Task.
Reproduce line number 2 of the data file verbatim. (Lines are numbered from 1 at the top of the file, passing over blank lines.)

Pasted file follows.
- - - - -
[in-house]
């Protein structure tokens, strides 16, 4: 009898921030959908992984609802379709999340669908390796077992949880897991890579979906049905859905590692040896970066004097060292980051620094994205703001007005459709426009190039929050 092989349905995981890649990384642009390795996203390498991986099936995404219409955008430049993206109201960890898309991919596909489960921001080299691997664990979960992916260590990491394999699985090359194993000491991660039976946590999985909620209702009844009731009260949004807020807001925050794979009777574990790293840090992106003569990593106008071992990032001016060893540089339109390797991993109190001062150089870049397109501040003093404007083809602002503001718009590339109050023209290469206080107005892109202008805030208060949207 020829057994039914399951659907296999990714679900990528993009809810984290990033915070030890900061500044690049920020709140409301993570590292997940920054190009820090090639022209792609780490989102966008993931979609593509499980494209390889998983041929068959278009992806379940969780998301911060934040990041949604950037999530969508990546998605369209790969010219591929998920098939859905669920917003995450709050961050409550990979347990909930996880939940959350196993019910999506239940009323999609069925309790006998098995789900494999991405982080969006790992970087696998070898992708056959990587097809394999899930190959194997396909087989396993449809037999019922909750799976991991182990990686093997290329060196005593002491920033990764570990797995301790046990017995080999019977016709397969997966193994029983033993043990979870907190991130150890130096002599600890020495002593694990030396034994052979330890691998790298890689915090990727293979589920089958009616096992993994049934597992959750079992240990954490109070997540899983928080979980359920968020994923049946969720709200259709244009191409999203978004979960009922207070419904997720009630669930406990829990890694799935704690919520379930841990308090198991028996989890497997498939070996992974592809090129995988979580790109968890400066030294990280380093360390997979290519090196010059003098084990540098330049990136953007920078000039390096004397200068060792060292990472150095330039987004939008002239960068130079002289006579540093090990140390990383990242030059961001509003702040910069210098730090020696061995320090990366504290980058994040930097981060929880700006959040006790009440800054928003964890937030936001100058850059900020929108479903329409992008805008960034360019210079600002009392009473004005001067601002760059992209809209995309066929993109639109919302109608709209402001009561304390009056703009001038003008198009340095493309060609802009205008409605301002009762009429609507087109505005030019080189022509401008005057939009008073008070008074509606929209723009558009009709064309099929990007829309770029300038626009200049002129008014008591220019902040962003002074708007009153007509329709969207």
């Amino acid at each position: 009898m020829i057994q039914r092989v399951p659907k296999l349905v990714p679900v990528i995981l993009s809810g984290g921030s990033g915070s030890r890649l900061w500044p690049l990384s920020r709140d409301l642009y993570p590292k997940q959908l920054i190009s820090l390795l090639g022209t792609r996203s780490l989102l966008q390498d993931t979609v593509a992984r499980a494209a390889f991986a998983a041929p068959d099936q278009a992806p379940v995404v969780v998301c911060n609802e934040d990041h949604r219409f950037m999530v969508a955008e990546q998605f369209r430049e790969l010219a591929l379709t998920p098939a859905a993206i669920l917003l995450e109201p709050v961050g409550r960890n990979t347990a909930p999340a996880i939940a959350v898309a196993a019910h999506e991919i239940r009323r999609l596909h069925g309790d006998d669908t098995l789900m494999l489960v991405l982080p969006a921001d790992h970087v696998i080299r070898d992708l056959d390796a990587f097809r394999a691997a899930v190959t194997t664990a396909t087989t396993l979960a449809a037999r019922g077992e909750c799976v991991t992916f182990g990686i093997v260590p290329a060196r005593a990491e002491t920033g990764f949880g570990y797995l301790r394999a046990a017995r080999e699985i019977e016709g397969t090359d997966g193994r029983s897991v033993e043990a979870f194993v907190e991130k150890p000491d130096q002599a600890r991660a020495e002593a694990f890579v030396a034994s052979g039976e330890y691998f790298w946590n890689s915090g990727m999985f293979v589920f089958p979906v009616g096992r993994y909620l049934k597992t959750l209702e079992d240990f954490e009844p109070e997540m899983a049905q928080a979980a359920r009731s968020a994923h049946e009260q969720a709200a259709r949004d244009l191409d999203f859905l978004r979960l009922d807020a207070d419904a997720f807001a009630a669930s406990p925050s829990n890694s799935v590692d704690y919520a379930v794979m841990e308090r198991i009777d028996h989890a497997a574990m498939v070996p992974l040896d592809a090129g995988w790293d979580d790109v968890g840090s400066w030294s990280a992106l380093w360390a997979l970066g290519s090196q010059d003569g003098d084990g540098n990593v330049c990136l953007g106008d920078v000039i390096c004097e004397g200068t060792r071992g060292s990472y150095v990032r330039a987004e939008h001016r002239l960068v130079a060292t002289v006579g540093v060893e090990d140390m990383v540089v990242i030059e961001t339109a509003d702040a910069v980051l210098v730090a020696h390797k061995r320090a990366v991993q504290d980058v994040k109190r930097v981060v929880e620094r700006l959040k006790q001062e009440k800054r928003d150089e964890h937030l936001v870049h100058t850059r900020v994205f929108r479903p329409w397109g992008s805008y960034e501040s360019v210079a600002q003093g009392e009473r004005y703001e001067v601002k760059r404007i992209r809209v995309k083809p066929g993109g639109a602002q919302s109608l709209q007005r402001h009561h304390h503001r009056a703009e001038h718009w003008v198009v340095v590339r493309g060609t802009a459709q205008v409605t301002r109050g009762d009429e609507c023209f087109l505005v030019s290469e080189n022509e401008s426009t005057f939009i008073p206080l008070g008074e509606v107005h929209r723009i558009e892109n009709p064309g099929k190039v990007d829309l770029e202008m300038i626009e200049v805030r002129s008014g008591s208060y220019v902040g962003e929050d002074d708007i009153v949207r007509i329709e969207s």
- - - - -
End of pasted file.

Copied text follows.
């Protein structure tokens, strides 16, 4: 009898921030959908992984609802379709999340669908390796077992949880897991890579979906049905859905590692040896970066004097060292980051620094994205703001007005459709426009190039929050 092989349905995981890649990384642009390795996203390498991986099936995404219409955008430049993206109201960890898309991919596909489960921001080299691997664990979960992916260590990491394999699985090359194993000491991660039976946590999985909620209702009844009731009260949004807020807001925050794979009777574990790293840090992106003569990593106008071992990032001016060893540089339109390797991993109190001062150089870049397109501040003093404007083809602002503001718009590339109050023209290469206080107005892109202008805030208060949207 020829057994039914399951659907296999990714679900990528993009809810984290990033915070030890900061500044690049920020709140409301993570590292997940920054190009820090090639022209792609780490989102966008993931979609593509499980494209390889998983041929068959278009992806379940969780998301911060934040990041949604950037999530969508990546998605369209790969010219591929998920098939859905669920917003995450709050961050409550990979347990909930996880939940959350196993019910999506239940009323999609069925309790006998098995789900494999991405982080969006790992970087696998070898992708056959990587097809394999899930190959194997396909087989396993449809037999019922909750799976991991182990990686093997290329060196005593002491920033990764570990797995301790046990017995080999019977016709397969997966193994029983033993043990979870907190991130150890130096002599600890020495002593694990030396034994052979330890691998790298890689915090990727293979589920089958009616096992993994049934597992959750079992240990954490109070997540899983928080979980359920968020994923049946969720709200259709244009191409999203978004979960009922207070419904997720009630669930406990829990890694799935704690919520379930841990308090198991028996989890497997498939070996992974592809090129995988979580790109968890400066030294990280380093360390997979290519090196010059003098084990540098330049990136953007920078000039390096004397200068060792060292990472150095330039987004939008002239960068130079002289006579540093090990140390990383990242030059961001509003702040910069210098730090020696061995320090990366504290980058994040930097981060929880700006959040006790009440800054928003964890937030936001100058850059900020929108479903329409992008805008960034360019210079600002009392009473004005001067601002760059992209809209995309066929993109639109919302109608709209402001009561304390009056703009001038003008198009340095493309060609802009205008409605301002009762009429609507087109505005030019080189022509401008005057939009008073008070008074509606929209723009558009009709064309099929990007829309770029300038626009200049002129008014008591220019902040962003002074708007009153007509329709969207």